I’d rather try and do my best, than not try at all and let regret rule my life.

2. Hiring the right people

Everything starts with the team — it’s crucial to have team members who support you and each other through thick and thin. At the beginning, it’s relatively easy. You start out with friends, or friends of friends. You’re a small tightknit unit.

But then the company’s needs to grow and you have to hire more people. Making the wrong decision is not only stressful but also risky for the development of the company. I know this first hand, having made some hiring decisions that didn’t work out. But how can you know if you are hiring the right people, when you have never hired so many before? At the end of the day, you can only hope that you’ve made the right decisions and roll with it.

Your people define the culture of your company and culture is something that is easy to see and everyone will look into, but always remember that everything starts with you and it’s important to be somebody that brings out the best in people.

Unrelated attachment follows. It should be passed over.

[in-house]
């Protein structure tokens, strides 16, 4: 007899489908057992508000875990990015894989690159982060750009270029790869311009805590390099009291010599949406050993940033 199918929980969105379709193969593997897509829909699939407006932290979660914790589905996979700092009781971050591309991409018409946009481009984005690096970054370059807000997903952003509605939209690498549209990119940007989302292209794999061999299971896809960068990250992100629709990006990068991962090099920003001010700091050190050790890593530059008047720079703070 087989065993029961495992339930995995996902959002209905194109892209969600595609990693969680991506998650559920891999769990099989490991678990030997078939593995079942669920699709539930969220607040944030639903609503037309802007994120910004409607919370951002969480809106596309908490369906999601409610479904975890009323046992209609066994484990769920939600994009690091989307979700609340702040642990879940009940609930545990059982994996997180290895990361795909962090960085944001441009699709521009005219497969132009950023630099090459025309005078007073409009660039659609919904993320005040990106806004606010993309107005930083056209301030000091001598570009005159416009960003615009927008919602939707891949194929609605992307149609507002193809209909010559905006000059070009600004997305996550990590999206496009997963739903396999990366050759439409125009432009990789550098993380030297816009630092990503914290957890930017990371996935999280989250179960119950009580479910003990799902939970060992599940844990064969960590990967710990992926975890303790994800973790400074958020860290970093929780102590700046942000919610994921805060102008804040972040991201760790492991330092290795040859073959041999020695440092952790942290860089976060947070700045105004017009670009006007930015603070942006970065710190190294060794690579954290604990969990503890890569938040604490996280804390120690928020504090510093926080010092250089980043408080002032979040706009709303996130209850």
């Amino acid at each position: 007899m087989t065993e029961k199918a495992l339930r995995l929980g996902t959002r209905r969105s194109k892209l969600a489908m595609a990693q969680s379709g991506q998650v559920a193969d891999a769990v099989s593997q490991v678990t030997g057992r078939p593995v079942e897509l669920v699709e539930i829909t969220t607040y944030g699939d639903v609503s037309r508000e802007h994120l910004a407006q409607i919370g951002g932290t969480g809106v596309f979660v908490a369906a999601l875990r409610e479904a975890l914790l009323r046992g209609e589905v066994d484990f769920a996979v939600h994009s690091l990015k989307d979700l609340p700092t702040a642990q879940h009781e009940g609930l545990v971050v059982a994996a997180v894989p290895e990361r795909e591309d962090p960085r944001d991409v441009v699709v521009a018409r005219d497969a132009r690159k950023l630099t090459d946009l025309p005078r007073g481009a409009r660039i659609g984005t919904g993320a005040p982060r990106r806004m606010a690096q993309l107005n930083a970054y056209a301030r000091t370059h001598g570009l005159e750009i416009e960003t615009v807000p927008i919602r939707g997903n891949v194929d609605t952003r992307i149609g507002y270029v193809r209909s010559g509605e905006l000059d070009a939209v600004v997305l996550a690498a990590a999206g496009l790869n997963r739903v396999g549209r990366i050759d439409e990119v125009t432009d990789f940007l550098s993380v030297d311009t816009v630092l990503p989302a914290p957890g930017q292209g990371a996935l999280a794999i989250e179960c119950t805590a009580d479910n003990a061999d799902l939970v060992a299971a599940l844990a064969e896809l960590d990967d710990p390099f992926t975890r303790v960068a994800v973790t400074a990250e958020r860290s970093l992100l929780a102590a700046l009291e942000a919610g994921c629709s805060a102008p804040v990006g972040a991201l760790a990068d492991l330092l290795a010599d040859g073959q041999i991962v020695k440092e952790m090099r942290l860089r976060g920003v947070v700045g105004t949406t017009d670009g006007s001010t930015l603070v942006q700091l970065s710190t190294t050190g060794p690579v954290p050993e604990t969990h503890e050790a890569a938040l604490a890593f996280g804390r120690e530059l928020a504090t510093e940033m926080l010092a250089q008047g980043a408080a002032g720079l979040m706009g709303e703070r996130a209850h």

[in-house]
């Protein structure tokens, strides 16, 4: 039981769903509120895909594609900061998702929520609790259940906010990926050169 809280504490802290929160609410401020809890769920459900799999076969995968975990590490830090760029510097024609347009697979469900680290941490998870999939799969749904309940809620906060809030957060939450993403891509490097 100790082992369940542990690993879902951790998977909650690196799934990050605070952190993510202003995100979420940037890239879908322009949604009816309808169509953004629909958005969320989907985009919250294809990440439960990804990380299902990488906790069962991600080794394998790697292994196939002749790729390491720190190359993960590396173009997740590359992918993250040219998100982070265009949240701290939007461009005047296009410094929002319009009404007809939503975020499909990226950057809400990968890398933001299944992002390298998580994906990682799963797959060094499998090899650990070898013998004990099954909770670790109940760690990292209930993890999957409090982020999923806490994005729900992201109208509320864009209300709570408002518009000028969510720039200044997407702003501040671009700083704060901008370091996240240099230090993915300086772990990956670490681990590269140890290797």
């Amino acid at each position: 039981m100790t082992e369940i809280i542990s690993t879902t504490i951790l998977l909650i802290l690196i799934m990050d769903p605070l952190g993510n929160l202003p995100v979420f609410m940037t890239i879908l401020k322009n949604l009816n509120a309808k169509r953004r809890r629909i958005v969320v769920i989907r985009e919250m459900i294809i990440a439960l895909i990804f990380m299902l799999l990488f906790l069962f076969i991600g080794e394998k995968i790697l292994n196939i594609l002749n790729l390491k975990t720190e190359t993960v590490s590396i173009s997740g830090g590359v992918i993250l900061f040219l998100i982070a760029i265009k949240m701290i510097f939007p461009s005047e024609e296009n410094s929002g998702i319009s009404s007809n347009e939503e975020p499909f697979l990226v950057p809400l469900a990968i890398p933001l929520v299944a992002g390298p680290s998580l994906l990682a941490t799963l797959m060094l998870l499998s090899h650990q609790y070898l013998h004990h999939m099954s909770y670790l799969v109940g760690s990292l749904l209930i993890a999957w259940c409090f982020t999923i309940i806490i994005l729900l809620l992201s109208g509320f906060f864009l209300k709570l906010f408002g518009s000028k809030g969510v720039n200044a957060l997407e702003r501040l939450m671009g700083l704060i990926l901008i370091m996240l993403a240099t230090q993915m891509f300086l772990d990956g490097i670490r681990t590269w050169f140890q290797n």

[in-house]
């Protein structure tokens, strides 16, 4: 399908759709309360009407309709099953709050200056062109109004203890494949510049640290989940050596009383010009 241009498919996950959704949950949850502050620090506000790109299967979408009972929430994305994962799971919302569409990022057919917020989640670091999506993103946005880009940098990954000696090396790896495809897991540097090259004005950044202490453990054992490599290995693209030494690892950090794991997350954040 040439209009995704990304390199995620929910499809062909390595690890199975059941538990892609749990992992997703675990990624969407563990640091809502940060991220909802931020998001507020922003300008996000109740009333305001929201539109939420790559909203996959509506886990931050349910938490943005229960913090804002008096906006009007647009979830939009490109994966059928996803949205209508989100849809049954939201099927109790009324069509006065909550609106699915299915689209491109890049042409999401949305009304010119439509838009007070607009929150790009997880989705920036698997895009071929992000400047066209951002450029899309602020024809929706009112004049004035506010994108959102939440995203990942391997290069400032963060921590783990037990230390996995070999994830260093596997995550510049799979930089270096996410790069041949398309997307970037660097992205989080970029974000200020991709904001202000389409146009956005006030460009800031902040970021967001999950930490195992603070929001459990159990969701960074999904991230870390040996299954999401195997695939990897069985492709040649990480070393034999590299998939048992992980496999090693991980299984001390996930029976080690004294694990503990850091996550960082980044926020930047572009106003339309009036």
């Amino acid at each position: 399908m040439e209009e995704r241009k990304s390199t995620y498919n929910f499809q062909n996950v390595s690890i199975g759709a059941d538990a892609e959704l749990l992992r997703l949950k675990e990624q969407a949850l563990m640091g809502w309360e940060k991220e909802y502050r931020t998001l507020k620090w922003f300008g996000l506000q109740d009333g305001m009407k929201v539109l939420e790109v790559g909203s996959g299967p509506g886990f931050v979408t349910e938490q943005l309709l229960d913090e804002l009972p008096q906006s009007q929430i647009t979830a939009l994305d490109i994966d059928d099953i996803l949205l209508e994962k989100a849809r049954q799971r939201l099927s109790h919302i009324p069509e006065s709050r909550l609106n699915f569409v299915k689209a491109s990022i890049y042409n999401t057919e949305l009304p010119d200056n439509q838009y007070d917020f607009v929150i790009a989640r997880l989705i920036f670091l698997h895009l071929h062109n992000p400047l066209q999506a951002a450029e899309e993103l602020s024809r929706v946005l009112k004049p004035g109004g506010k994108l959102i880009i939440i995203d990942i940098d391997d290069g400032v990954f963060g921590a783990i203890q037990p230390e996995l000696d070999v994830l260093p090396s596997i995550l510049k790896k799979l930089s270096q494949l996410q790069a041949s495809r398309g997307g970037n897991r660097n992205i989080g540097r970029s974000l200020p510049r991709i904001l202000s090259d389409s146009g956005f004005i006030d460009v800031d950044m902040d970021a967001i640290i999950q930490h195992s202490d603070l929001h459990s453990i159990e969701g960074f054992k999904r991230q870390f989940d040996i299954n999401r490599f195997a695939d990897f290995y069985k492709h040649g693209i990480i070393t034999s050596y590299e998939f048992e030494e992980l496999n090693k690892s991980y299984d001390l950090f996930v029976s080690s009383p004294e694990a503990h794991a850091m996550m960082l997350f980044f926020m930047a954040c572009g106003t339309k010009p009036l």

“A culture is strong when people work with each other for each other. A culture is weak when people work against each other for themselves.” — Simon Sinek.

3. Trying to make everybody happy

Testlio is not a one-woman show. Many people are involved and are invested in it. In essence being responsible for their wellbeing, I want all of them to succeed. Making them happy is the right thing to do. But the truth is, it’s not humanly possible to appease everyone. Sometimes it’s not all peaches and cream. You may have to say ‘no’ or be the bearer of bad news. Some people might just not like your style. This is life. So I know I have to let go of this mindset — I can’t make everyone happy. It’s incredibly hard and I still face this challenge every day, but there’s just no other way. I can only try to be the best version of myself and hope that my values resonate with the people around me.

4. Not knowing what type of leader you are

Being responsible for a team of people, you have to be able to lead them successfully otherwise everything can easily crumble to pieces. Above all, you want your team, investors and community to feel confident about your leadership skills. So not only do you have to figure out what type of example you want to set but also what type of leader your team needs you to be. Are you going to be strict and commanding or people-oriented and friendly, and everything else in between… it’s a real challenge.